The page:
Cool Schools: Most Innovative School & University Buildings   By ARC Facilities

Cool Schools: Most Innovative School & University Buildings
By ARC Facilities

Innovative learning centers are springing up across the country bringing new ideas for design, sustainability, energy efficiency, and helping the next generation learn more about taking care of people and the planet. These responsibilities fall under the purview of facilities management teams and are key themes addressed by the International Facility Management Association (IFMA).

Starting in Colorado, a major research center for sustainable building technology has been founded at the University of Colorado Boulder.

The Building Energy Smart Technologies (BEST) Center is a new, five-year multi-university initiative funded by the National Science Foundation to advance sustainable building projects ranging from HVAC to manufacturing, to smart glazing for windows, building controls, insulation, as well as solar installations.

Meanwhile in the Midwest, innovative schools are blossoming, according to Bradley Fisher from Henricksen, a commercial furniture and architectural products dealership based outside of Chicago, Illinois that does quite a bit of work in K12 and Higher Ed across the country.

"School, college, and university projects are a long-term investment of public dollars. These projects must be thoughtfully planned, designed, and executed to transition from a beautiful concept to a well-managed and supportive educational facility for educators, their students, and the community,” said Fisher.

The Beloit College Powerhouse Building in Beloit, Wisconsin is an example of an adaptive re-use of a decommissioned powerplant and the expansion of a fieldhouse. The building was designed to enhance student experiences, their well-being, including a dynamic environment for a range of student activities from studying to meeting to relaxing or exercising. Incorporating such details helps facilities teams improve the student/staff experience.

“Opening in the spring 2020 semester posed challenges to the execution of our vision. It also ended up being a blessing to have a large, airy, building that can circulate 100% fresh air every 24 hours. The building is such an anachronistic blend of new technology and old features from the original terracotta tiles floors and brick walls to our cutting edge "river-thermal" system. We are occasionally battling both the challenge of the unknown with our new features and how to remedy issues due to aging, such as a leaky roof and unexpected entrance and exit conventions with conforming an old building to current codes,” said Tara Girard, Associate Dean for Recreation, Wellness and Engagement, Beloit College.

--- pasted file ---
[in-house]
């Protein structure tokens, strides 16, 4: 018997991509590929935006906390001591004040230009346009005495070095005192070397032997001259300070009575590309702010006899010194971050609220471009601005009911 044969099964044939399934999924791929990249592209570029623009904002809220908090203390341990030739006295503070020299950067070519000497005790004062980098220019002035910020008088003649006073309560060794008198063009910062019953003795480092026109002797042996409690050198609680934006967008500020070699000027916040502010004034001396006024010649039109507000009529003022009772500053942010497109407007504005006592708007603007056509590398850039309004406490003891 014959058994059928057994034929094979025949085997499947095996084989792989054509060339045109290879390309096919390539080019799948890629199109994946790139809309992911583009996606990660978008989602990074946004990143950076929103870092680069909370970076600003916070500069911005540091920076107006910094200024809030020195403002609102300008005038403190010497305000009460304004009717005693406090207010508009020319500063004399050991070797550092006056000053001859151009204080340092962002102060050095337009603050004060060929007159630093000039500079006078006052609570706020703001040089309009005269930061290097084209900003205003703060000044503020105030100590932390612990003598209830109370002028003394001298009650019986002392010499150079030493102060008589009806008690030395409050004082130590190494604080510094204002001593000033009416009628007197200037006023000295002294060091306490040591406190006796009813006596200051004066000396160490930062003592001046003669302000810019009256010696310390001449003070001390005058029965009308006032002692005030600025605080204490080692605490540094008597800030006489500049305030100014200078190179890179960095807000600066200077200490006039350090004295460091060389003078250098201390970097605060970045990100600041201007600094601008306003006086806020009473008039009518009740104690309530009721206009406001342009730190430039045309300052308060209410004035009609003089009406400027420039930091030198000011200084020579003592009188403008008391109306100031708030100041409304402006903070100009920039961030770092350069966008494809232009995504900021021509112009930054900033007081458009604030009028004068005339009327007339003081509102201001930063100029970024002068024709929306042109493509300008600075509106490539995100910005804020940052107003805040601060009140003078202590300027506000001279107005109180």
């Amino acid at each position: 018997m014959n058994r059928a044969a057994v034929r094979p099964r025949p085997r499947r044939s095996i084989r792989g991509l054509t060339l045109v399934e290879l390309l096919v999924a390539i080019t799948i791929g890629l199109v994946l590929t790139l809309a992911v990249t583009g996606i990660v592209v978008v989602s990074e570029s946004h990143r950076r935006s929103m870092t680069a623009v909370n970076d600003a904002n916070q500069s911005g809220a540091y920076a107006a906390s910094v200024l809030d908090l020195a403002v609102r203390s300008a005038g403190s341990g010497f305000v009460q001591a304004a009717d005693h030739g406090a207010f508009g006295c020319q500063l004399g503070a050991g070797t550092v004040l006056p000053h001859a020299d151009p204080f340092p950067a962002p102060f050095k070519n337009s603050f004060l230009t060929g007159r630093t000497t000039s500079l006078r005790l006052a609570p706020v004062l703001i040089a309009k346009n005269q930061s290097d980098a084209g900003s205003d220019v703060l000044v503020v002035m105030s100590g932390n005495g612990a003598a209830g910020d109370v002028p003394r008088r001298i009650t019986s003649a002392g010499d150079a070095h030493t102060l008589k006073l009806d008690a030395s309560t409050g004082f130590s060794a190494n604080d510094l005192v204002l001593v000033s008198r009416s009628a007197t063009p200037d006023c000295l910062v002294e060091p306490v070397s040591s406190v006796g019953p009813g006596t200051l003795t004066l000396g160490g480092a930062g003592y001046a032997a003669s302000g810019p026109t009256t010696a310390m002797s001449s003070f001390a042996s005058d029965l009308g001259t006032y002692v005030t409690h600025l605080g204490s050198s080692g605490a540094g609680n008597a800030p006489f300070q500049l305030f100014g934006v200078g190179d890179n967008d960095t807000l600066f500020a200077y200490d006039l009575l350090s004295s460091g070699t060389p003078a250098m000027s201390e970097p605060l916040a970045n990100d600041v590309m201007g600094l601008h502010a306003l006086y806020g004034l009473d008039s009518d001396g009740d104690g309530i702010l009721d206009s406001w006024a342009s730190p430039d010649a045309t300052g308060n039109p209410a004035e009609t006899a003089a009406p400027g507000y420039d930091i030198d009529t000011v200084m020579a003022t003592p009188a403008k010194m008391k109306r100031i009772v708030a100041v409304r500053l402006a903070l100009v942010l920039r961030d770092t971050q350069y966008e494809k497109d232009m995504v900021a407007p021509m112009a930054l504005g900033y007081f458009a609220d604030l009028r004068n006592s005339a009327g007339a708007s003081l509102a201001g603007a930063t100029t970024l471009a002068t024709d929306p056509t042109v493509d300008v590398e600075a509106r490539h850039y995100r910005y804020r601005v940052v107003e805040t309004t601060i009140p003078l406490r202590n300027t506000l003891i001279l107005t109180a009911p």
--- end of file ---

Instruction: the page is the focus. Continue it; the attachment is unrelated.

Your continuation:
She added, “When our former Dean of Students was leading the project, she invited students into the building and asked them to put post-it notes on the cool stuff that they thought we should keep. That is how the decisions were made regarding which industrial elements to preserve and refurbish and which to remove from the building. The coal hoppers, instrument panels and giant intake pipes were some of the retained elements.”

Verona High School in Verona, Wisconsin is a newly constructed high school built using referendum dollars. A vision for progressive learning and work environments that consider light, color, material, and forward-thinking design was part of the design plan. The school is adaptable to accommodate future growth and the evolution of teaching and learning strategies. There are a variety of spaces to support innovation, collaborative thinking, inspire creativity, self-discovery, and exploration. The building was created to be responsive to the natural environment and maximize daylight in learning spaces.

It will be interesting to see how facility managers adapt and deal with equipment maintenance and student safety.

“Schools and colleges are in a challenging situation when it comes to maintaining legacy equipment alongside new technology. FM’s must have the knowledge to work on things like pneumatic controls but also be able to utilize controls software to do basic diagnostics on new HVAC equipment,” said Samantha Howell, EMCOR Services Fagan. “The people who have experience on the older equipment have a hard time grasping the new technology, and the people with less experience gravitate to the technology but have no idea how to work on older types of equipment. This becomes even harder when you have a building that has three phases of construction, three types of HVAC systems and three types of controls.”

Everyone benefits from these innovative and modern campus buildings. Students and teachers walking into cool schools appreciate having quiet places to study and the comfort of efficient heating and cooling. Parents and staff appreciate heightened security and safety. Facility managers have more control and data to make better decisions about managing the building.

The community benefits from having a modern structure in the neighborhood include increased security, and an overall feeling that district and campus leaders are committed to not just education but a greener future.

For a look at one of the most innovative and sustainable facility environments, we’ve ever encountered, read this interview with Nico Viola, from Holden Forests & Gardens.

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